We'd already been through Vienna quickly to get the train to Bratislava. We arrived back in Vienna on the Twin City Liner, which travels along the Danube (Donau) river and then the Danube Canal to deliver passengers to Schwedenplatz, which is in the centre of the city. There's a U-Bahn station right there, and a 24-hour VOR ticket, allowing travel on all forms of public transport in central Vienna, cost us only €5.70 each.
Our accommodation was the pleasant Hostel Ruthensteiner, located on Robert-Hamerlinggasse not far from Wien Westbahnhof train station. A three-bed room cost €19 (just over fifteen pounds sterling) per person per night, though the room has only a basin. Shared showers and toilets were just outside the rooms.
After wandering about, taking in the grandiose buildings (and the less impressive Euro 2008 Fanzone which was taking up far too large a chunk of Vienna's historical district), we headed to the Prater amusement park and rode Vienna's giant ferris wheel, the Wiener Riesenrad. This ferris wheel has been in the same place since the end of the nineteenth century, and it does show its age. The inside of every gondola on the wheel is covered in graffiti, though this doesn't spoil the view over Vienna as the old wheel creaks and lurches through a revolution.
Another long-standing structure is the Hofburg Imperial Palace, and it costs nothing to wander about admiring the exterior's ornate stonework and green copper statues. I was taken aback while staring at the entrance to the Austrian National Library (Österreichische Nationalbibliothek) when my friend told me that it was the balcony from which Hitler addressed huge crowds in 1938. All that filled Heroes' Square (Heldenplatz) this time was another large section of the Euro 2008 Fanzone.
Not far from Hofburg Imperial Palace, and more or less the same age, is St. Stephen's Cathedral (Stephansdom) in Stephansplatz. Entry to the dimly lit cathedral is free of charge, but if you like city views and want a closer look at the cathedral's elaborately tiled roof, it's worth paying to ascend the north tower. Be warned if you're at all claustrophobic: the lift that carries you to the viewing platform is a small, windowless cylinder that carries only five or six people (lift operator included).
Far brighter is the inside of Karlskirche, a big white church in Karsplatz, though you do have to pay to enter. You can take a glass lift up to a viewing platform (supported by a fairly ugly scaffolding) for a better look at the artwork on the inside of the dome. If you want to peer out of the windows inside the top of the dome you can ascend an ugly scaffold staircase, though I was too exhausted to do so myself. The scaffold carries a sign warning that no more than ten people should be on it at once, though nobody was counting, and it wobbled gently as people went up and down the stairs. Karlskirche is also home to a modest museum of religious items. I wasn't paying much attention at that point, however, as I was too desperate to find a toilet, and Karslkirche makes none available (the nearest is a fee-taking cabin across the square outside). Save the drinks for afterwards.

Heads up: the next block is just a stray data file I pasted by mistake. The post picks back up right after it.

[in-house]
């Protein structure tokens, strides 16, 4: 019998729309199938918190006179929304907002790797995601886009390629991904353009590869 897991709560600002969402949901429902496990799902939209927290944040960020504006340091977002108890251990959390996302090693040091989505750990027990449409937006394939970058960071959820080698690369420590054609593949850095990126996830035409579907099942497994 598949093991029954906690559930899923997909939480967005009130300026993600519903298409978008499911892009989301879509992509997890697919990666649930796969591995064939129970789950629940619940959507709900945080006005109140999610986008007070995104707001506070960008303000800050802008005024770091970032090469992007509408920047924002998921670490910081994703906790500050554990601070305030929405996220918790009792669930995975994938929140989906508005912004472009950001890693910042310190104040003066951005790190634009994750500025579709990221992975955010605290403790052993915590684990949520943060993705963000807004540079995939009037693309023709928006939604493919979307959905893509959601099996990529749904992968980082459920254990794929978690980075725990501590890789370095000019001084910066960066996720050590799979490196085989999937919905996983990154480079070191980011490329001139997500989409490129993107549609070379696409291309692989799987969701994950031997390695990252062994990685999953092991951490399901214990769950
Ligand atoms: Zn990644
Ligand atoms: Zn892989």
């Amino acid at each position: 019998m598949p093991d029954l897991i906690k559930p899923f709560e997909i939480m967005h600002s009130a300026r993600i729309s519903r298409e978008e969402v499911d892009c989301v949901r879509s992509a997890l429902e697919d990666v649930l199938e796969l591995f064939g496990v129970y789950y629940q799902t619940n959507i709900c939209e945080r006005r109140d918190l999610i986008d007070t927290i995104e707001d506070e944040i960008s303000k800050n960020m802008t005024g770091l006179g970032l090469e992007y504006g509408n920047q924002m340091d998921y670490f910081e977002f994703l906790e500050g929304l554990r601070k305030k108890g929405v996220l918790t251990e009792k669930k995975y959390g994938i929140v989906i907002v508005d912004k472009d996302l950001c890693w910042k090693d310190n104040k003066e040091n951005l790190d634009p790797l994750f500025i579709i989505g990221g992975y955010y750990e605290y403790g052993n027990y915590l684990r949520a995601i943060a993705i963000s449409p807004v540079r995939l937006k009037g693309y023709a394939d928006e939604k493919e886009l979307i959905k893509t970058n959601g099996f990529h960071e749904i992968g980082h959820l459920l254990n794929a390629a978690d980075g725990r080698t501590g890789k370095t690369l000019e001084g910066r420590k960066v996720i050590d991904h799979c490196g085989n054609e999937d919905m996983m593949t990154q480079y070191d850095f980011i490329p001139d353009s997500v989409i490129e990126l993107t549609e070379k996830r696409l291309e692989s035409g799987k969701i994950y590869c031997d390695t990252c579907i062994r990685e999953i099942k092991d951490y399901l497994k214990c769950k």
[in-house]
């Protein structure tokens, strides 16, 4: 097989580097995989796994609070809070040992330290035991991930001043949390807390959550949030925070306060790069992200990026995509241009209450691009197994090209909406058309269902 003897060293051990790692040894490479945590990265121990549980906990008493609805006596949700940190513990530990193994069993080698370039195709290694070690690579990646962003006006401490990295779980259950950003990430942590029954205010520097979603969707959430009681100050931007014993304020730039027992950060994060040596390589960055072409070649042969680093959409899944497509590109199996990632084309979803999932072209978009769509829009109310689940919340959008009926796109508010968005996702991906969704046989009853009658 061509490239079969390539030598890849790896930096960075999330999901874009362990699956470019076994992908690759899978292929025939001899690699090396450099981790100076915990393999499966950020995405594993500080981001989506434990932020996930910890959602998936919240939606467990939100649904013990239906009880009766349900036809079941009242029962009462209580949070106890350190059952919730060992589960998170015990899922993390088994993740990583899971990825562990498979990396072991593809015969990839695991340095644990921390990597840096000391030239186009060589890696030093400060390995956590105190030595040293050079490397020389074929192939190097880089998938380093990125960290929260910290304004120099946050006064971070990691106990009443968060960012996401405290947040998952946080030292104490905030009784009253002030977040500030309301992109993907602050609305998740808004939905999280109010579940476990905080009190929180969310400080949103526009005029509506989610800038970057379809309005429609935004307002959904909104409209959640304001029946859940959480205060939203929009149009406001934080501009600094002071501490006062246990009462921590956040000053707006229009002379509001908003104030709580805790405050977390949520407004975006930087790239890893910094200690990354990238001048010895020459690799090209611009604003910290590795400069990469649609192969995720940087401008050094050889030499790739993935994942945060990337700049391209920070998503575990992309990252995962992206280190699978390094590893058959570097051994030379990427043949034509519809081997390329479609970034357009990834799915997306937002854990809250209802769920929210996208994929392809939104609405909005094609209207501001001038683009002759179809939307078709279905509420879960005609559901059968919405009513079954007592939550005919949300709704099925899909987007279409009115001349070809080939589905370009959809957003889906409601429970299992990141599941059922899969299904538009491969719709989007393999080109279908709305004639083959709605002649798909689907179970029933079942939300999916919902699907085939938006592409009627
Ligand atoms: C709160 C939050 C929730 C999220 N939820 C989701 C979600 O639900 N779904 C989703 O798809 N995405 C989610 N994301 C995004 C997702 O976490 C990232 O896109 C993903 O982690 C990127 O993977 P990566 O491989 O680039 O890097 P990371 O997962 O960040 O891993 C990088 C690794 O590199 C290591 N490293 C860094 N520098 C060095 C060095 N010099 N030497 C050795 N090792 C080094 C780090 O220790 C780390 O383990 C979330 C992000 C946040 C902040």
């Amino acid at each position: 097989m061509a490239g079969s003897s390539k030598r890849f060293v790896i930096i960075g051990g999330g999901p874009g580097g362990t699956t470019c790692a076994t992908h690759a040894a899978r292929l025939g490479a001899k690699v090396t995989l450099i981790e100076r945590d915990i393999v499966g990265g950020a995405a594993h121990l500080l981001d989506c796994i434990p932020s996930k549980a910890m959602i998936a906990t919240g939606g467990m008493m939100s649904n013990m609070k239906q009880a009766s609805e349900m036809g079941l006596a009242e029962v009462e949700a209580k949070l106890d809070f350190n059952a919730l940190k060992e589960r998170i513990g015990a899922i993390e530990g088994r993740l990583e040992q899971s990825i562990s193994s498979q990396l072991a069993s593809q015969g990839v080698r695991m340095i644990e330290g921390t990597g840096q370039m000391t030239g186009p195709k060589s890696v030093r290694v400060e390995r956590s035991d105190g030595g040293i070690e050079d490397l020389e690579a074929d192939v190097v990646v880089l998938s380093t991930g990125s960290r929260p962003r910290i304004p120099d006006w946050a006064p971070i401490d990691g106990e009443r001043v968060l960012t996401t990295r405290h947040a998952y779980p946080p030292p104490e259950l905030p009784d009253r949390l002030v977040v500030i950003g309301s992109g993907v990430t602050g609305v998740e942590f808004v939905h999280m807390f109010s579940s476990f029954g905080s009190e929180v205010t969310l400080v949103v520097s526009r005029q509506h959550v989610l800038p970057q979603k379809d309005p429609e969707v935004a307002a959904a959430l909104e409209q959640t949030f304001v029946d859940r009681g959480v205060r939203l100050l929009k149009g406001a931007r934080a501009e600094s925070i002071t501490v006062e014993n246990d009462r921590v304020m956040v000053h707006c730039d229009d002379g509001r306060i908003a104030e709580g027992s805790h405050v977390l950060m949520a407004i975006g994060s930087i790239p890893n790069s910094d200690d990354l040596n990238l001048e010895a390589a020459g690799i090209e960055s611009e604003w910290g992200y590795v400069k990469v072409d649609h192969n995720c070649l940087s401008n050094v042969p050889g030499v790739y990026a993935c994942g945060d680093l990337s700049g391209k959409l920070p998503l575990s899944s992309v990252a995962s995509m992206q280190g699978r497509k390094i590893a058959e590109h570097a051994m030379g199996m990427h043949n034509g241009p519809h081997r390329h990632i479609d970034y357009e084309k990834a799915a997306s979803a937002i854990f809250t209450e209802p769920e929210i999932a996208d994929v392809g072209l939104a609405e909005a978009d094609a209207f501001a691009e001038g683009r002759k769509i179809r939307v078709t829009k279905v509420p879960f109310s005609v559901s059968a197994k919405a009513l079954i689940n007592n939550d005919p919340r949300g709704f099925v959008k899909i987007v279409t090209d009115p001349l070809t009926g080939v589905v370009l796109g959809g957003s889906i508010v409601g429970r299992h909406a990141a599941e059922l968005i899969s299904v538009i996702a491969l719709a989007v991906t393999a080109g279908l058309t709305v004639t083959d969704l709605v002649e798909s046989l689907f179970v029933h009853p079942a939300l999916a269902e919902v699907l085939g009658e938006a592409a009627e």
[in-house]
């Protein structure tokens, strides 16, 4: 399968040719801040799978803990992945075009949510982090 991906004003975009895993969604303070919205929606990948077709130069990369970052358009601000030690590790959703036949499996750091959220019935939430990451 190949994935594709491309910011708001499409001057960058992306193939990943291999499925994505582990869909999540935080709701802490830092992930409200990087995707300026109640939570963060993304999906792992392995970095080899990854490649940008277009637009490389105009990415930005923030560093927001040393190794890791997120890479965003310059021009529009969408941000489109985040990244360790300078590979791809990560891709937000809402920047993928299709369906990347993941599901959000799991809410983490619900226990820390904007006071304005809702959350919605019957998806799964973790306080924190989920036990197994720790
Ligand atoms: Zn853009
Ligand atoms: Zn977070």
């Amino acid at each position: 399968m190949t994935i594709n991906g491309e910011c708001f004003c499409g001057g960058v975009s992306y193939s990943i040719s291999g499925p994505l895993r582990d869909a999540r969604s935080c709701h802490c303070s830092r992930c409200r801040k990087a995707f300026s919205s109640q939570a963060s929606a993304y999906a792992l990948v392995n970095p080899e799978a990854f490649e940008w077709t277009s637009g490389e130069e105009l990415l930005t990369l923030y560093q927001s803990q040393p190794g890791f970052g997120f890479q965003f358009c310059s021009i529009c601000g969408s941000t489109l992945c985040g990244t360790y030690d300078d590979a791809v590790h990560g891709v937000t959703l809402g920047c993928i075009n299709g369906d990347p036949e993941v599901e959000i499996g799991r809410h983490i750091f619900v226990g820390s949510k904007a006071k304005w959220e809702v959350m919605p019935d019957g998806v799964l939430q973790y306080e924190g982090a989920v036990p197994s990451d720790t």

There are plenty of options for drinking in Vienna, though we kept finding ourselves back at a bar called 1516 Brewing Company on Krugerstrasse and Schwarzenbergstrasse. Possibly because it was pleasant to sit outside, and possibly because it is located fairly centrally, being almost equidistant from Stephansplatz, Karlsplatz and the Hofburg Imperial Palace. Finding somewhere to eat proved more difficult as our group comprised a vegetarian, a fussy eater, and someone who demanded a decent dessert. We walked in circles for over an hour, stopping to pore over menus in doorways, rejecting one restaurant after another for either failing to have a vegetarian option, for having nothing plain enough, or for not having desserts. Eventually we settled on 7 Stern Bräu, and were pleased to find it an excellent pub and restaurant. The food went down well, the Wiener Nussauflauf was a tasty dessert, and the beer selection included a hot chilli brew that threatened to bring tears to the eyes of grown men.
If you're a fan of tea with milk, you might want to avoid Café Sperl. The waitress gave one of our group a filthy look when he asked for milk with his tea. If he'd told her she was due to work an extra shift without pay she couldn't have looked at him with greater displeasure. Still, the hot drinks and food were tasty all the same, and the outdoor seating was in a nice spot.
If you're planning a trip to Vienna, consider taking the short trip to Bratislava while you're so close. You can get there by train or boat within about an hour.
Vienna is a great place to visit, full of historic sites, grand architecture, excellent and cheap public transport, and plenty of bars and restaurants. Just don't ask for milk in your tea.